One day, I found the perfect table while reading craft blogs...and I looked it up. It's from the Martha Stewart Craft collection that is carried by Home Decorators (aka Home Depot). It's not the finest piece of furniture in the world (the only made in the USA route for a craft table that I could find was to go with Ana White), but it is substantial enough to hold my embroidery machine and its dedicated laptop with room to spare. The height lets me stand instead of crouch over my machine. It's also deep enough that I can walk to the side of the table and see into my machine from the top (which is nice, but not necessary).

I debated taking the cords out, but whatever.

The two drawers are as deep as the table, so I can store my hoops in one and my needles/scissors/bobbins in the other. I ordered a new, larger thread rack to mount on the wall to the right, too.

My goal was to have this room finished by the end of the month. I'm not quite there yet, but I'm getting close.


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Thursday, July 24, 2014

Three Fantastic Sources for Vintage Linens

I love vintage or antique linens. Since developing my embroidery skills, they've become more attractive then ever. I've invested a bit of time developing a collection of heirloom-style fonts and while they look great on new napkins and towels, I think they look even better on vintage linens.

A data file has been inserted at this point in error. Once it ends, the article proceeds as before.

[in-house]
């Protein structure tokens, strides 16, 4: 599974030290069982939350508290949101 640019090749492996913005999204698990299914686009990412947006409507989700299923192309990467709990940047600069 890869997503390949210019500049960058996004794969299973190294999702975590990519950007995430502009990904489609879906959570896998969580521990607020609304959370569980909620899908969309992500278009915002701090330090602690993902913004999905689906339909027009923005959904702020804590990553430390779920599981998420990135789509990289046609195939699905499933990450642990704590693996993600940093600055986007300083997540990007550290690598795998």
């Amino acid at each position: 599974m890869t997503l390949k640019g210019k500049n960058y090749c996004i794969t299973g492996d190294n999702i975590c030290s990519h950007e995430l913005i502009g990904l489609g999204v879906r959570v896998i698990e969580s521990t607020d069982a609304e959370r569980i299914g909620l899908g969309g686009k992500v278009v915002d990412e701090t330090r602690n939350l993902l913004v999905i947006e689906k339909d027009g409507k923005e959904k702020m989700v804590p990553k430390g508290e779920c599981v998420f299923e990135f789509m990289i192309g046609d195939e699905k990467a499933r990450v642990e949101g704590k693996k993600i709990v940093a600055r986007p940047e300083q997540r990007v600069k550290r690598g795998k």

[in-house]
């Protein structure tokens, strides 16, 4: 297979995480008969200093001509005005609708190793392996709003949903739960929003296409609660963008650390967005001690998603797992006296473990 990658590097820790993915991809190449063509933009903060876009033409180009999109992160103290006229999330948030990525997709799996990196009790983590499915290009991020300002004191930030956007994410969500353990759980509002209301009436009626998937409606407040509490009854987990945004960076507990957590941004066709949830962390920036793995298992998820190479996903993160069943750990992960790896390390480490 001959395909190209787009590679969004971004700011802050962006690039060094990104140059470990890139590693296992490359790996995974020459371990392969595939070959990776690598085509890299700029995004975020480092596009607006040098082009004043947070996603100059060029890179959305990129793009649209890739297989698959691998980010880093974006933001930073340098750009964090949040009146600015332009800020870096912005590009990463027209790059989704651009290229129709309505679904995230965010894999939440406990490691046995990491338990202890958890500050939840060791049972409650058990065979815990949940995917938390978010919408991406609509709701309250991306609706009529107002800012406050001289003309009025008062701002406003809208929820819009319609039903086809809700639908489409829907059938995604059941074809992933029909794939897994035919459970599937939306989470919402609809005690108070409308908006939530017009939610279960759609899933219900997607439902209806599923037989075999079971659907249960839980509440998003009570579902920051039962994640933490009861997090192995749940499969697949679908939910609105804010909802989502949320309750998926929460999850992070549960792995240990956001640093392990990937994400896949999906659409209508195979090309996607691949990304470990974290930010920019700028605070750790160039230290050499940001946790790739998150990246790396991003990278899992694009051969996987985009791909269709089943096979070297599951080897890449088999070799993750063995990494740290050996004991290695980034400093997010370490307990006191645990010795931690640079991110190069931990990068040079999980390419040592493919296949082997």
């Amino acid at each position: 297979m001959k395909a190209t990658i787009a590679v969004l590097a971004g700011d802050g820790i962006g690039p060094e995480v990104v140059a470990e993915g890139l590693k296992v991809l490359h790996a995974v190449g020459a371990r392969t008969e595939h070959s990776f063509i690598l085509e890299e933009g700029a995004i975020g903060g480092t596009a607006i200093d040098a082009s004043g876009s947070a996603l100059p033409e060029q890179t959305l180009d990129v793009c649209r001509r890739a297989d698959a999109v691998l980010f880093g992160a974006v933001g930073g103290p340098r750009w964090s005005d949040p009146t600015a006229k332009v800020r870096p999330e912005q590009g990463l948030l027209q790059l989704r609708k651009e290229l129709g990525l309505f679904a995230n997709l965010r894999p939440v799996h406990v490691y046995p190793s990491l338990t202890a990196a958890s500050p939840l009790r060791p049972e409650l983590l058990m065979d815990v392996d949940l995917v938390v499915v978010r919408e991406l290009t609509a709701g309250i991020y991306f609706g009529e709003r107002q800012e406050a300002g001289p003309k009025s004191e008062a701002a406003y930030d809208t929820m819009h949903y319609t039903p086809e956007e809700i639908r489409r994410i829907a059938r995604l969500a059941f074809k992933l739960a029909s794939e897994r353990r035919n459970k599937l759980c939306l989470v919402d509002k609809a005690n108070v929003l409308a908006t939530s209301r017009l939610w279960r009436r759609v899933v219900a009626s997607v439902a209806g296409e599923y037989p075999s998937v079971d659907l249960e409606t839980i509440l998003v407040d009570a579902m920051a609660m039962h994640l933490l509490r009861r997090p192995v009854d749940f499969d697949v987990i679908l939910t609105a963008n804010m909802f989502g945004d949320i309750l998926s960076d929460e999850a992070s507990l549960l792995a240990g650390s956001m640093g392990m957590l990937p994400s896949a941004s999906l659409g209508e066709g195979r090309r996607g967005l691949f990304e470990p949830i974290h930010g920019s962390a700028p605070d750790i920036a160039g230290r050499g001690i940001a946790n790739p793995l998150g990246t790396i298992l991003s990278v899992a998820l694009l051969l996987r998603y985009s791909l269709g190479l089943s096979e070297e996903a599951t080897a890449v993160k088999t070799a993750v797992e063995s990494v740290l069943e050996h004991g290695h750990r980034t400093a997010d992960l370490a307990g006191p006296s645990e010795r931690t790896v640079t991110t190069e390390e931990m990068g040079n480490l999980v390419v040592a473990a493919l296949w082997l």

You can spend a lot on heirloom linens (just poke around this website for a while and you'll see). I try to be a little creative with my sources. I'm not finding precious French or Italian linens, but I can often find Irish linens in excellent condition at these places:

1. Lower-Tier Antique Shops
I hesitated to use the term "lower-tier" there, but I think that conveys my message. Antique shops that aren't carrying high end pieces will often have bins of linens. They're rarely organized and sometimes there are items that aren't in the best condition, but I've been able to find nice sets of linen napkins several times.

Heirloom style monogram on vintage, Irish linen

2. Goodwill
I have to admit that I'm not really a Goodwill shopper, but the manager of one of the antique stores in the area swears by Goodwill when it comes to linens. Your mileage may vary, obviously.

3. Estate Sales
There was a time when many households had heaps of cloth napkins, runners, and place mats. These days, it seems more people are into disposable items and only use cloth table linens for special occasions (if at all). While I do pick up pretty cloth napkins at home stores, I can also find nice sets at estate sales.

Last weekend, Marc and I stopped at a sale and once I told the woman that I liked cloth napkins, she dragged a massive bag out of a closet and we found a few good sets for me to buy. I even got one very lovely and delicate handkerchief.


By the way, do you know what the buttonhole is for in the white napkin with the blue border above? I guessed that it was so I man could attach the napkin to his shirt while eating something super messy. I was right!


I hope to share another update from the office/studio tomorrow!
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Tuesday, July 22, 2014